Magazine article The Spectator

Mismatched Couples

Magazine article The Spectator

Mismatched Couples

Article excerpt

Seventy years ago, a Broadway actress called Ann Preston Bridgers went to the great George Abbott with a wacky comedy she'd cooked up about a flapper whose father won't let her marry a shiftless man she's already slept with. Abbott liked the material but decided to play it as a tragedy: same characters, same plot, same dialogue, but, instead of a happy ending, he wrote a new finale in which the father shoots the man, and the flapper commits suicide. Coquette was the hit of the 1927 New York season. 'You've never heard so much weeping in a theatre in your life,' Abbott told me.

The Abbott approach works with a surprising number of plays. Comedy, tragedy, farce, melodrama are all fairly arbitrary designations - and limitations: life itself rarely conforms to one genre. That's the best thing about Alan Rudolph's Afterglow: unusually -- perversely even - the film never settles down to the one mood most pictures fall into. Sometimes it's romantic comedy, sometimes French farce, sometimes a British trouser-dropper, a Schnitzer roundelay, a Pinter disconnection drama, and sometimes it just wants to sit back and bask in the glow of Julie Christie (in an Oscar-nominated performance).

Afterglow is set in Montreal, which is the perfect location for a film that can never quite decide what it wants to be. Filtered through Rudolph's camera, the city looks alternately tacky, sultry, drab and just plain ridiculous -- which is, on balance, the most accurate screen rendering it's had in years. Miss Christie is married to Nick Nolte, who plays a small-time Mister Fix-It called Lucky Mann - a name which conjures Robin Nedwell or some such in Confessions of a Handyman, circa 1972. Behind the wheel of his distinctive red truck, Lucky tools around Montreal in every sense, laying pipe in the apartments of neglected housewives across the island.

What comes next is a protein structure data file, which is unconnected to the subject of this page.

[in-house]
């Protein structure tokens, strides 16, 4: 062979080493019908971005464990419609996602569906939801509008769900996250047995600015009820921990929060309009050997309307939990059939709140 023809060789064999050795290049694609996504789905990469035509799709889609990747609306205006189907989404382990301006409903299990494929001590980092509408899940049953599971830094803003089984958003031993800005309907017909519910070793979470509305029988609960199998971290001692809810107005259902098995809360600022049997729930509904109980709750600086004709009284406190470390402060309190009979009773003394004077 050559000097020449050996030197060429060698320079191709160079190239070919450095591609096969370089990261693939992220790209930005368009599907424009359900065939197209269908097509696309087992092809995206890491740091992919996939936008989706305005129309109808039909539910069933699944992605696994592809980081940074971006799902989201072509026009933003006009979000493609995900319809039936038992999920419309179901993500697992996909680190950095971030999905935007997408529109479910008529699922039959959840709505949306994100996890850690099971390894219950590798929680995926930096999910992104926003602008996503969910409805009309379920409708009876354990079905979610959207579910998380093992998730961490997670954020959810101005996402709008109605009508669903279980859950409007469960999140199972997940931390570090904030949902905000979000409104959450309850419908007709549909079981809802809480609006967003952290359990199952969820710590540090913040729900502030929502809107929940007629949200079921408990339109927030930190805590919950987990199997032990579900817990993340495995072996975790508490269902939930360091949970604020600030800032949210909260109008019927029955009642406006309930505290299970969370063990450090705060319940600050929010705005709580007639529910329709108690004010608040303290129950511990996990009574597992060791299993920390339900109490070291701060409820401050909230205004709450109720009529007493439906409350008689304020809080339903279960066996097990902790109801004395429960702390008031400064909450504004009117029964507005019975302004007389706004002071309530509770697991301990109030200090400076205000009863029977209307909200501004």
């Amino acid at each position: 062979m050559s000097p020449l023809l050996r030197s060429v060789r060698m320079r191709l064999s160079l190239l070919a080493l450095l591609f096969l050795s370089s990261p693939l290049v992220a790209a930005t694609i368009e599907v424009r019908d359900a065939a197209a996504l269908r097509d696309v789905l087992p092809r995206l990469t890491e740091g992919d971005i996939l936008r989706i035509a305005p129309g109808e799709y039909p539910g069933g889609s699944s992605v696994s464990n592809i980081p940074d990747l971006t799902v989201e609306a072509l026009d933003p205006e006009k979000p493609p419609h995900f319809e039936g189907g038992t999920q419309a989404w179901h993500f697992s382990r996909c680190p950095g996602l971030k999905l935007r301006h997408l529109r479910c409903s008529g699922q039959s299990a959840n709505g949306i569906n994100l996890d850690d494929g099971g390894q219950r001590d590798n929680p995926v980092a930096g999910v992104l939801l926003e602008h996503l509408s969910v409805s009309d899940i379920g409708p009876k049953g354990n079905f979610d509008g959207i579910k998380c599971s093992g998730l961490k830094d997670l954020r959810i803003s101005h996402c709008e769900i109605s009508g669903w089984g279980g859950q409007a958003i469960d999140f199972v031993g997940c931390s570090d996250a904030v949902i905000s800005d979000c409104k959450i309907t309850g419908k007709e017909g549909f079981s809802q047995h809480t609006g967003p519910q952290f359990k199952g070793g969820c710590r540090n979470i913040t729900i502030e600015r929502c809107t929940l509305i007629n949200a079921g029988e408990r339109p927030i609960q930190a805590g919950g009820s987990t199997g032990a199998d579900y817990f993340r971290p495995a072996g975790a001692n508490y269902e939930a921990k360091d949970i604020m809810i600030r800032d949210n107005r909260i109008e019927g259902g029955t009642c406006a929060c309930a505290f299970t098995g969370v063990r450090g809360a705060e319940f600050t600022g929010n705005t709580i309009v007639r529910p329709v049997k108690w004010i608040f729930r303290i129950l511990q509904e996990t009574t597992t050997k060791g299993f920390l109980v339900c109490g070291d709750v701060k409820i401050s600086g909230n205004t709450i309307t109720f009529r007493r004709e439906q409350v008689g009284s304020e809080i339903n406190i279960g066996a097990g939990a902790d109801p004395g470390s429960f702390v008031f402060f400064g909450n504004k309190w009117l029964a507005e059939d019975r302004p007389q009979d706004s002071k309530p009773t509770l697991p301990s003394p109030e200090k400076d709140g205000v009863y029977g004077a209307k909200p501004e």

Meanwhile, Miss Christie whiles away the hours sprawled on her couch in a haze of smoke, watching her younger moviestarlet self in crummy sub-Hammer horror films. This is a droll jest on Rudolph's part: after all, in rational terms, there is very little reason why any of us should still know Julie Christie. In John Schlesinger's Billy Liar (1963), where she was a lantern-jawed clump, she somehow got hailed as the defining image of the breezy, liberated gaiety of modern youth. In all her big films since - Darling, Dr Zhivago, Don't Look Now - she's been increasingly out of her depth. Yet somehow her very artlessness the nervous flashed grins, as random as the nutter on the bus - sees her through: instead of the usual cookie-cutter motionpicture vulnerability, she projects a kind of plaintive bewilderment. …

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